Many overseas companies have already found it difficult to find good "independent" directors to bolster their corporate governance and they are going to find it even harder after watching this latest coup. Even those directors who may have been tempted to take on such roles for the money will be put off.

But there's another, much bigger issue brewing which the City needs to address. Criticism is now at fever pitch over the way investment bankers have been dumping big issues on the London market as they attempt to cream off fees. Buy-side firms, such as the giant BlackRock, are furious at the way bankers are valuing the shares of new companies far too high and that the book-running syndicates of investment banks have too much power and have become too large.

It is odd how criticisms like this only ever emerge when times are tough and it's hard to make even a few basis points. But if the City wants to stay ahead for the next bull market, it needs a clean-up.

IMF chief-elect: A fitness fanatic it would be foolish to mess with

Barring last-minute scandals or a last-minute pitch, Mme Christine Lagarde looks set to cruise into the hot seat as the next chairman of the IMF. Nominations closed on Friday and, following the withdrawal of Grigory Marchenko, governor of Kazakhstan's central bank, Lagarde will go through unopposed. It's a great result as France's finance minister is the most accomplished candidate to have emerged during the campaign, and it's a credit to those who wanted the next IMF boss to come from an emerging country that they have come on side. Let's hope the fractured politics of the IMF don't distract her. I doubt it – the 55-year-old is a strict vegetarian and fitness fanatic who never drinks a drop of alcohol. Watch out, boys.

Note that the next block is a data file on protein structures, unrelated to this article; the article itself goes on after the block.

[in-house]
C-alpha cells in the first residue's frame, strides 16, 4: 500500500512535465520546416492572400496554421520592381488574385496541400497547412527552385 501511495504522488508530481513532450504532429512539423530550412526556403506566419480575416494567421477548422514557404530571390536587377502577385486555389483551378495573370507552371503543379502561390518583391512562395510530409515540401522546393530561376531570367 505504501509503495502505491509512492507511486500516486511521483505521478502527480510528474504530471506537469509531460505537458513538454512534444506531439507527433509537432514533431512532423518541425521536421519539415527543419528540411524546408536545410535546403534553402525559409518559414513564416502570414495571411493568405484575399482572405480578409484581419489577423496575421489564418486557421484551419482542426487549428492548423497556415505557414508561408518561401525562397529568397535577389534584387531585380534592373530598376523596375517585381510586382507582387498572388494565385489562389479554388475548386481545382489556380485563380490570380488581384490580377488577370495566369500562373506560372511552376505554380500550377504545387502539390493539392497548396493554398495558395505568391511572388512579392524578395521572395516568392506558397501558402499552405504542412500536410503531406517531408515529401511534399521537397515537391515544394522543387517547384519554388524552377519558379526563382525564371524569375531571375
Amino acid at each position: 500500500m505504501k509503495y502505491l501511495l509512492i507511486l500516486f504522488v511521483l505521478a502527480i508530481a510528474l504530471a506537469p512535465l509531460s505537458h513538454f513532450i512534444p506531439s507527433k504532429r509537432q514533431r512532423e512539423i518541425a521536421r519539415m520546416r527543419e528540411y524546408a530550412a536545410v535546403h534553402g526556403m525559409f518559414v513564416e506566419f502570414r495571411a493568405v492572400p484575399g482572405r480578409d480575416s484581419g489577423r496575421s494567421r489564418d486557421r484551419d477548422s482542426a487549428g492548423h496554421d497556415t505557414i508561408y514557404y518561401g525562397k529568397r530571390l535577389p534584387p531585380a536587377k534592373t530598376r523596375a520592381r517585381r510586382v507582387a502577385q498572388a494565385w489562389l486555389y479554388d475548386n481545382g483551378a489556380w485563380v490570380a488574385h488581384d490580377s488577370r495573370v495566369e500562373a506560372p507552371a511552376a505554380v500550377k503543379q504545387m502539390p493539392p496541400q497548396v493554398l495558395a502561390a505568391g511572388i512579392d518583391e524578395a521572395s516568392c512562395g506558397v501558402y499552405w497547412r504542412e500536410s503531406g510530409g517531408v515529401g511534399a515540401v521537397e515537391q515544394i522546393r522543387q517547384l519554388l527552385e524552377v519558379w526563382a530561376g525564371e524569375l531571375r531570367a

PROMOTED VIDEO
Sport
Mario Balotelli pictured in the win over QPR
footballInternet reacts to miss shocker for Liverpool striker
Voices
Sol Campbell near his home in Chelsea
voices
News
Kimi the fox cub
newsBurberry under fire from animal rights group - and their star, Kimi
Arts and Entertainment
Ella Henderson's first studio album has gone straight to the top of the charts
music
News
<p>Jonathan Ross</p>
<p>Jonathan Ross (or Wossy, as he’s affectionately known) has been on television and radio for an extraordinarily long time, working on a seat in the pantheon of British presenters. Hosting Friday Night with Jonathan Ross for nine years, Ross has been in everything from the video game Fable to Phineas and Ferb. So it’s probably not so surprising that Ross studied at Southampton College of Art (since rebranded Southampton Solent), a university known nowadays for its media production courses.</p>
<p>However, after leaving Solent, Ross studied History at the School of Slavonic and East European Studies, now part of the UCL, a move that was somewhat out of keeping with the rest of his career. Ross was made a fellow of the school in 2006 in recognition of his services to broadcasting.</p>
TV

Rumours that the star wants to move on to pastures new

Life and Style
fashion
News
Paul Nuttall, left, is seen as one of Ukip's key weapons in selling the party to the North of England
i100
Arts and Entertainment
Russell Brand labelled 'left-wing commie scum' by Fox News
TV
Arts and Entertainment
BBC's Antiques Roadshow uncovers a TIE fighter pilot helmet from the 1977 Star Wars film, valuing it at £50,000
TV

TV presenter Fiona Bruce seemed a bit startled by the find during the filming of Antiques Roadshow

News
people

Comedian says he 'never laughed as hard as I have writing with Rik'

News
ebooksAn unforgettable anthology of contemporary reportage
Sport
Steven Caulker of QPR scores an own goal during the Barclays Premier League match between Queens Park Rangers and Liverpool
football
Arts and Entertainment
artKaren Wright tours the fair and wishes she had £11m to spare
News
i100
Life and Style
Kirsty Wark and Camila Batmanghelidjh been invited to take part in Women Fashion Power, a new exhibition that celebrates the way women's fashion has changed in relation to their growing power and equality over the past 150 years
fashionKirsty and Camila swap secrets about how to dress for success
Arts and Entertainment
Joy Division photographed around Waterloo Road, Stockport, near Strawberry Studios. The band are Bernard Sumner (guitar and keyboards), Stephen Morris (drums and percussion), Ian Curtis (vocals and occasional guitar), Peter Hook (bass guitar and backing vocals).
booksNew book on Ian Curtis sheds fresh light on the life of the late singer
Latest stories from i100